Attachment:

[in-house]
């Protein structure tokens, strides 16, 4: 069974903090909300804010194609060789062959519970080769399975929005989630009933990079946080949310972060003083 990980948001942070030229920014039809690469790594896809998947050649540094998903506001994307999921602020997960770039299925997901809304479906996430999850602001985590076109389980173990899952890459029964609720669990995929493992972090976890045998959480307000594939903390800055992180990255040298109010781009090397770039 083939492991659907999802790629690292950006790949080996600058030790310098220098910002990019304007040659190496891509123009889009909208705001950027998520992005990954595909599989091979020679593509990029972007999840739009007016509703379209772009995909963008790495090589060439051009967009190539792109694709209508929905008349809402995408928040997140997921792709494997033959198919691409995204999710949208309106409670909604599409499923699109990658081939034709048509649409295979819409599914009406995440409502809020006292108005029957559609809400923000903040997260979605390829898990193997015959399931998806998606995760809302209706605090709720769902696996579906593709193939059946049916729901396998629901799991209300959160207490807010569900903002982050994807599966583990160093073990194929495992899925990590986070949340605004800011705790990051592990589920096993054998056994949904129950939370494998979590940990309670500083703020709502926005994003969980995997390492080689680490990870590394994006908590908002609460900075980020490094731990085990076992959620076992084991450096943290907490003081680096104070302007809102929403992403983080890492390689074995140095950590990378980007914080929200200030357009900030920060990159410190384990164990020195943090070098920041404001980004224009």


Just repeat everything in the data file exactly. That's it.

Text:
[in-house]
């Protein structure tokens, strides 16, 4: 069974903090909300804010194609060789062959519970080769399975929005989630009933990079946080949310972060003083 990980948001942070030229920014039809690469790594896809998947050649540094998903506001994307999921602020997960770039299925997901809304479906996430999850602001985590076109389980173990899952890459029964609720669990995929493992972090976890045998959480307000594939903390800055992180990255040298109010781009090397770039 083939492991659907999802790629690292950006790949080996600058030790310098220098910002990019304007040659190496891509123009889009909208705001950027998520992005990954595909599989091979020679593509990029972007999840739009007016509703379209772009995909963008790495090589060439051009967009190539792109694709209508929905008349809402995408928040997140997921792709494997033959198919691409995204999710949208309106409670909604599409499923699109990658081939034709048509649409295979819409599914009406995440409502809020006292108005029957559609809400923000903040997260979605390829898990193997015959399931998806998606995760809302209706605090709720769902696996579906593709193939059946049916729901396998629901799991209300959160207490807010569900903002982050994807599966583990160093073990194929495992899925990590986070949340605004800011705790990051592990589920096993054998056994949904129950939370494998979590940990309670500083703020709502926005994003969980995997390492080689680490990870590394994006908590908002609460900075980020490094731990085990076992959620076992084991450096943290907490003081680096104070302007809102929403992403983080890492390689074995140095950590990378980007914080929200200030357009900030920060990159410190384990164990020195943090070098920041404001980004224009």